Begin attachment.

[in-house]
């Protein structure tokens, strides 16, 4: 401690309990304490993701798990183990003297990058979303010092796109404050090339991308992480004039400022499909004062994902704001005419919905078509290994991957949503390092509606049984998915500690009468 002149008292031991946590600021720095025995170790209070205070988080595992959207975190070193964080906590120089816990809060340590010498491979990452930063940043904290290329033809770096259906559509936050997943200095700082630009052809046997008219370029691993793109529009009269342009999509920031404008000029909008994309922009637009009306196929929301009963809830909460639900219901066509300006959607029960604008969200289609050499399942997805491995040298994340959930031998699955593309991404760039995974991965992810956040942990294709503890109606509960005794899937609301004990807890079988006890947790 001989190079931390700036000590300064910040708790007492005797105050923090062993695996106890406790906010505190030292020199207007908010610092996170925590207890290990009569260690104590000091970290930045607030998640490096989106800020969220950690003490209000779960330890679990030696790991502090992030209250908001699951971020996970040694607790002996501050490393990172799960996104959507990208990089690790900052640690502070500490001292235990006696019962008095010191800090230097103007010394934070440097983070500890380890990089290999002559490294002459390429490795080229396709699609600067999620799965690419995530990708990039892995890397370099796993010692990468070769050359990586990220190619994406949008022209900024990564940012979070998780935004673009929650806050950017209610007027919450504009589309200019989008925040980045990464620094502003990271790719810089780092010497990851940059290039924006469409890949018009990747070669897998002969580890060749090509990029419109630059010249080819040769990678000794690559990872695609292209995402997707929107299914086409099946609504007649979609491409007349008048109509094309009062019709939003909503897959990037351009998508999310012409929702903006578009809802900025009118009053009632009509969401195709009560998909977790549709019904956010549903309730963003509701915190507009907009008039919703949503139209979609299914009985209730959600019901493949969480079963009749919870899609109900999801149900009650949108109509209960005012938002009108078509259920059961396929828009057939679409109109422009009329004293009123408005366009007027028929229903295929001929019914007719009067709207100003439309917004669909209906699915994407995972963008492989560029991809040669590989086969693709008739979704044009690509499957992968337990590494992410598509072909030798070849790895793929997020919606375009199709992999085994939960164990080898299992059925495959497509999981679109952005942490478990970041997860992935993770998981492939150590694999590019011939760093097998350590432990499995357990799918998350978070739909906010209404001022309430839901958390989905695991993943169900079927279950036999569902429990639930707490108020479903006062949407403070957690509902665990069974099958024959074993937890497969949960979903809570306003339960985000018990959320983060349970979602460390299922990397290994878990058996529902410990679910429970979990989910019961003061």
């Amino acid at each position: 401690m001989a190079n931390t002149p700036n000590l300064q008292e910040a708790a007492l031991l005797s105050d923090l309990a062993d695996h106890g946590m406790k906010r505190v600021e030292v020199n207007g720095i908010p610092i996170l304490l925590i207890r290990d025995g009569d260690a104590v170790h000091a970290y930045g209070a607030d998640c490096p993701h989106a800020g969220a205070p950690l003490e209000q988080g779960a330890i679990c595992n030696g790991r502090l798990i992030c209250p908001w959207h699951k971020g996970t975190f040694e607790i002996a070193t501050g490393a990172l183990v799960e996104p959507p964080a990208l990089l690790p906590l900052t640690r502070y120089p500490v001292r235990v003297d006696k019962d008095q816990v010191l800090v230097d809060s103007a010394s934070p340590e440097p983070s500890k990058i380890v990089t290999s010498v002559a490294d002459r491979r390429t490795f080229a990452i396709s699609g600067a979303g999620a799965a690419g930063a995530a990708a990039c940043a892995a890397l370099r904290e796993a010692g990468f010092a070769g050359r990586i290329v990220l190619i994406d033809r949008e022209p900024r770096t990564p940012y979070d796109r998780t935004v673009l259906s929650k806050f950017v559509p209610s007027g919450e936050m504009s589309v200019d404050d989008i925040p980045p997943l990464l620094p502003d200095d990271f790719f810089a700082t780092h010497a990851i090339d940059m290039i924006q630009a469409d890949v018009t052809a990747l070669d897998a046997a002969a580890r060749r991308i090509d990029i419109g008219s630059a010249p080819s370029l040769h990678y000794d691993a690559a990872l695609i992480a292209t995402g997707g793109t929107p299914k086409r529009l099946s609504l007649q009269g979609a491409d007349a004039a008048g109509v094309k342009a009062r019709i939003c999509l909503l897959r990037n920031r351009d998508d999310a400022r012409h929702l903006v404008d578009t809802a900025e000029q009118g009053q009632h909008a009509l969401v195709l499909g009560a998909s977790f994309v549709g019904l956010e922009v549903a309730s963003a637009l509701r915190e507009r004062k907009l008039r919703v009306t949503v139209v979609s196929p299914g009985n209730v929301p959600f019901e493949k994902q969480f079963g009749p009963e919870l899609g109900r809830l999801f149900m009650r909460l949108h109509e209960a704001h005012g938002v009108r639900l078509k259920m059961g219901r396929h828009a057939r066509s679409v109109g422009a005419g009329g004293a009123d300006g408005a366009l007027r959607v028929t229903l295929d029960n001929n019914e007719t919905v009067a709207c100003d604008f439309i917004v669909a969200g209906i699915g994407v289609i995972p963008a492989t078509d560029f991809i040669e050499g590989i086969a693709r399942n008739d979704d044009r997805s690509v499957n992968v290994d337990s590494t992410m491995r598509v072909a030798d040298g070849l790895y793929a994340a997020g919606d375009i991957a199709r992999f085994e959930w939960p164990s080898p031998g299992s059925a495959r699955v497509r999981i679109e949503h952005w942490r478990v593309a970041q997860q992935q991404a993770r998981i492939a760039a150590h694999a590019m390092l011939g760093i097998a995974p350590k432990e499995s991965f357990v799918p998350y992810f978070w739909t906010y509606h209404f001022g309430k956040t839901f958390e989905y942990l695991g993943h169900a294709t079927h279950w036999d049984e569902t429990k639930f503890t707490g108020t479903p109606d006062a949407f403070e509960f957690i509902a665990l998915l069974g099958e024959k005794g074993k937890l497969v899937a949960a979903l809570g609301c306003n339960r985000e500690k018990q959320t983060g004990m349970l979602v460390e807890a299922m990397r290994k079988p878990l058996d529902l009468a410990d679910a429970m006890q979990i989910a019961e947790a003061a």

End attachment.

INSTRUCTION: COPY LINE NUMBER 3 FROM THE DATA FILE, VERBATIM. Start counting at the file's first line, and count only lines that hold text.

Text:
């Amino acid at each position: 401690m001989a190079n931390t002149p700036n000590l300064q008292e910040a708790a007492l031991l005797s105050d923090l309990a062993d695996h106890g946590m406790k906010r505190v600021e030292v020199n207007g720095i908010p610092i996170l304490l925590i207890r290990d025995g009569d260690a104590v170790h000091a970290y930045g209070a607030d998640c490096p993701h989106a800020g969220a205070p950690l003490e209000q988080g779960a330890i679990c595992n030696g790991r502090l798990i992030c209250p908001w959207h699951k971020g996970t975190f040694e607790i002996a070193t501050g490393a990172l183990v799960e996104p959507p964080a990208l990089l690790p906590l900052t640690r502070y120089p500490v001292r235990v003297d006696k019962d008095q816990v010191l800090v230097d809060s103007a010394s934070p340590e440097p983070s500890k990058i380890v990089t290999s010498v002559a490294d002459r491979r390429t490795f080229a990452i396709s699609g600067a979303g999620a799965a690419g930063a995530a990708a990039c940043a892995a890397l370099r904290e796993a010692g990468f010092a070769g050359r990586i290329v990220l190619i994406d033809r949008e022209p900024r770096t990564p940012y979070d796109r998780t935004v673009l259906s929650k806050f950017v559509p209610s007027g919450e936050m504009s589309v200019d404050d989008i925040p980045p997943l990464l620094p502003d200095d990271f790719f810089a700082t780092h010497a990851i090339d940059m290039i924006q630009a469409d890949v018009t052809a990747l070669d897998a046997a002969a580890r060749r991308i090509d990029i419109g008219s630059a010249p080819s370029l040769h990678y000794d691993a690559a990872l695609i992480a292209t995402g997707g793109t929107p299914k086409r529009l099946s609504l007649q009269g979609a491409d007349a004039a008048g109509v094309k342009a009062r019709i939003c999509l909503l897959r990037n920031r351009d998508d999310a400022r012409h929702l903006v404008d578009t809802a900025e000029q009118g009053q009632h909008a009509l969401v195709l499909g009560a998909s977790f994309v549709g019904l956010e922009v549903a309730s963003a637009l509701r915190e507009r004062k907009l008039r919703v009306t949503v139209v979609s196929p299914g009985n209730v929301p959600f019901e493949k994902q969480f079963g009749p009963e919870l899609g109900r809830l999801f149900m009650r909460l949108h109509e209960a704001h005012g938002v009108r639900l078509k259920m059961g219901r396929h828009a057939r066509s679409v109109g422009a005419g009329g004293a009123d300006g408005a366009l007027r959607v028929t229903l295929d029960n001929n019914e007719t919905v009067a709207c100003d604008f439309i917004v669909a969200g209906i699915g994407v289609i995972p963008a492989t078509d560029f991809i040669e050499g590989i086969a693709r399942n008739d979704d044009r997805s690509v499957n992968v290994d337990s590494t992410m491995r598509v072909a030798d040298g070849l790895y793929a994340a997020g919606d375009i991957a199709r992999f085994e959930w939960p164990s080898p031998g299992s059925a495959r699955v497509r999981i679109e949503h952005w942490r478990v593309a970041q997860q992935q991404a993770r998981i492939a760039a150590h694999a590019m390092l011939g760093i097998a995974p350590k432990e499995s991965f357990v799918p998350y992810f978070w739909t906010y509606h209404f001022g309430k956040t839901f958390e989905y942990l695991g993943h169900a294709t079927h279950w036999d049984e569902t429990k639930f503890t707490g108020t479903p109606d006062a949407f403070e509960f957690i509902a665990l998915l069974g099958e024959k005794g074993k937890l497969v899937a949960a979903l809570g609301c306003n339960r985000e500690k018990q959320t983060g004990m349970l979602v460390e807890a299922m990397r290994k079988p878990l058996d529902l009468a410990d679910a429970m006890q979990i989910a019961e947790a003061a």